Why would it matter? In open source software, if you care enough about something, you can just make it happen. If there is a mismatch between what you need and what you have, either you do as every person does and craft a workaround, or you shop for a better solution, or you fix it yourself.

                                    There is no sense in even acknowledging the gap between what a volunteer written program does and what professionals need it to do. If professionals actually needed a change, they have full ability to volunteer as well.

                                    1. 3

                                      If the original author or maintainer has become inactive, then it can be difficult getting your changes merged upstream so others may benefit. I have a few stale PRs left hanging on Github for this reason. Most developers have an aversion to forking a project. It does happen (see htop), but it is rare.

                                      It is possible to maintain a set of patches on top of upstream code, like the packages some distributions provide (e.g. BSD Ports and Debian-like security backports), but this does not scale as well as merging upstream would.

                                      Is i understand the abstract, this is a method to identify which project could use some more love. Initiatives like hacktoberfest and the generous work of redhat and debian does could be better focused by employing such a technique. These may also be some sexy numbers to show to your boss if you want to argue for time dedicated to opensource work. “It’s not philanthropy, it’s risk mitigation”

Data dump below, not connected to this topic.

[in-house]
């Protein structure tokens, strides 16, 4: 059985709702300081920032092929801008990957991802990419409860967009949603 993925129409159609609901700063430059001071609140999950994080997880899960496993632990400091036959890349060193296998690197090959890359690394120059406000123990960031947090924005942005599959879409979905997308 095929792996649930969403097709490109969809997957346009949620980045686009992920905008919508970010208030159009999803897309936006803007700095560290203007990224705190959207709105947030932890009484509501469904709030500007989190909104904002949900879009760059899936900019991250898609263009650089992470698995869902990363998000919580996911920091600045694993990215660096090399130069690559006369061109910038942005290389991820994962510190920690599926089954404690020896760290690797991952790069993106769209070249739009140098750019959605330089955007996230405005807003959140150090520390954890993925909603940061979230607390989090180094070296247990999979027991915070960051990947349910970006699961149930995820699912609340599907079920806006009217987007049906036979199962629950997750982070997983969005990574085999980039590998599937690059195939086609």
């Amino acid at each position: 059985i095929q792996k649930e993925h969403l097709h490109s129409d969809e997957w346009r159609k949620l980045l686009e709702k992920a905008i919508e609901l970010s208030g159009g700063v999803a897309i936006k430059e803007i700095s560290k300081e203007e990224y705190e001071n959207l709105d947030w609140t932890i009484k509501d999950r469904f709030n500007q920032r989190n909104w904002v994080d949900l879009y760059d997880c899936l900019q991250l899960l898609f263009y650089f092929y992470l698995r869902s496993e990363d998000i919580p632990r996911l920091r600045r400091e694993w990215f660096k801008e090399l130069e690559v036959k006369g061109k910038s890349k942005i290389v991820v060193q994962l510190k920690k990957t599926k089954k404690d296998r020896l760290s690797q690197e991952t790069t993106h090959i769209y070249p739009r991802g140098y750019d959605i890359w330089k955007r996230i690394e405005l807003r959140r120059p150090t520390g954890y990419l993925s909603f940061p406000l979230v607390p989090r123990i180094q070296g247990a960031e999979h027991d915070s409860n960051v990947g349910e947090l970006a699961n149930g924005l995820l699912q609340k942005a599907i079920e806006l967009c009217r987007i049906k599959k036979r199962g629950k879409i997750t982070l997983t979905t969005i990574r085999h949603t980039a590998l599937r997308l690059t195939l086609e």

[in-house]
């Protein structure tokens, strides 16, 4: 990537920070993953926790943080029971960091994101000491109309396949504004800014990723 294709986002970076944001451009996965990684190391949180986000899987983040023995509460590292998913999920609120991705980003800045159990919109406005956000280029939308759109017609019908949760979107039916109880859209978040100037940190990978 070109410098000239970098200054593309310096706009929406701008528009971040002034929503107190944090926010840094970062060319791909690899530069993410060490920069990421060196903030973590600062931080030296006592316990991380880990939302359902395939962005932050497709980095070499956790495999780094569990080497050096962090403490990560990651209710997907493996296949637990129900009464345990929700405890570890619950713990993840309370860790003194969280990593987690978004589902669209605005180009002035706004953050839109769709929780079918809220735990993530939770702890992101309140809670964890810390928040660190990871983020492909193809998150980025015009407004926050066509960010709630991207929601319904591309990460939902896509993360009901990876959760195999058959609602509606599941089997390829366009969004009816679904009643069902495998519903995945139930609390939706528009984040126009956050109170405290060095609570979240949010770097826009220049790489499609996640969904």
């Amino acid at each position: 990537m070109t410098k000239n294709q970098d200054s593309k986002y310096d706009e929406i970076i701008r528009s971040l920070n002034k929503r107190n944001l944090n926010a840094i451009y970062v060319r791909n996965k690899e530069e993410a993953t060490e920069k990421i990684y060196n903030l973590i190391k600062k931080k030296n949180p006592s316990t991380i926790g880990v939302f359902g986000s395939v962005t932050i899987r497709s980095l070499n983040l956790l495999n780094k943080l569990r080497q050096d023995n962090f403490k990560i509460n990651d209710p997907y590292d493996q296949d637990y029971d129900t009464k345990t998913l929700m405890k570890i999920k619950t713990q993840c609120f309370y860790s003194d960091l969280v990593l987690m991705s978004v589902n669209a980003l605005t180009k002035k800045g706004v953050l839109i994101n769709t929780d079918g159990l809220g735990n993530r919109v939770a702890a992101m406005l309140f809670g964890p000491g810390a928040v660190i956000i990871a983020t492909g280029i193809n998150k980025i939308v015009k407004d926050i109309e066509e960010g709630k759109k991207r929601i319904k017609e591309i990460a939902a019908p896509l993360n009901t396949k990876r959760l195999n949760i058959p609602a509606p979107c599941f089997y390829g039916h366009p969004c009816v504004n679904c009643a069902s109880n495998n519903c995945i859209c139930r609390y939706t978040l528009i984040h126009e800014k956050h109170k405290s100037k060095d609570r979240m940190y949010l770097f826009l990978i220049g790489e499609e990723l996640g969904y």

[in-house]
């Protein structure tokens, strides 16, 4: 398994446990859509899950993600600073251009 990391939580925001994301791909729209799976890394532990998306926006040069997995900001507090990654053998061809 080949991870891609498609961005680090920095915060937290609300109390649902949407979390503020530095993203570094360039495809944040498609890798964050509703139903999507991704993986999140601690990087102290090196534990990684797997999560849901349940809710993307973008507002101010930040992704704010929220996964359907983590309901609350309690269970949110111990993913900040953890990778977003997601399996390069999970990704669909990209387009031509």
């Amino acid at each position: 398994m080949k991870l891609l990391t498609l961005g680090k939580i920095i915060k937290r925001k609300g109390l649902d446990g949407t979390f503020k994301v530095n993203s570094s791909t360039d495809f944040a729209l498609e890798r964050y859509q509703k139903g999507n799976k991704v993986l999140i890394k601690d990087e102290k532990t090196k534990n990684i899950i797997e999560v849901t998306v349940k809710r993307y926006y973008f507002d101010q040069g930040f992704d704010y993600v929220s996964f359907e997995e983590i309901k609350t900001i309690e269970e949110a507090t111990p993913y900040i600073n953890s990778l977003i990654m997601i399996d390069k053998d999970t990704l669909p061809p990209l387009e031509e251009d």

1. 2

                                        There are many non-professional users, who don’t have ability to volunteer. At the end of the day, open source is for users, it is all for naught if it doesn’t benefit users. Since you are a professional, you are absolutely right if you focus on your own use (selfish motivation) of open source. Underproduction means many users rely on the software but not many developers work on the software. It is relevant if you want to know where the help is most needed to improve user’s use (altruistic motivation) of open source.

                                      1. 23

                                        i think the most effective thing linux laptop producers could do to increase adoption is to improve the touchpad drivers and make it as nice an experience as Mac. As a non power user of the Mac specific software this was the biggest downside of other laptops I have tried.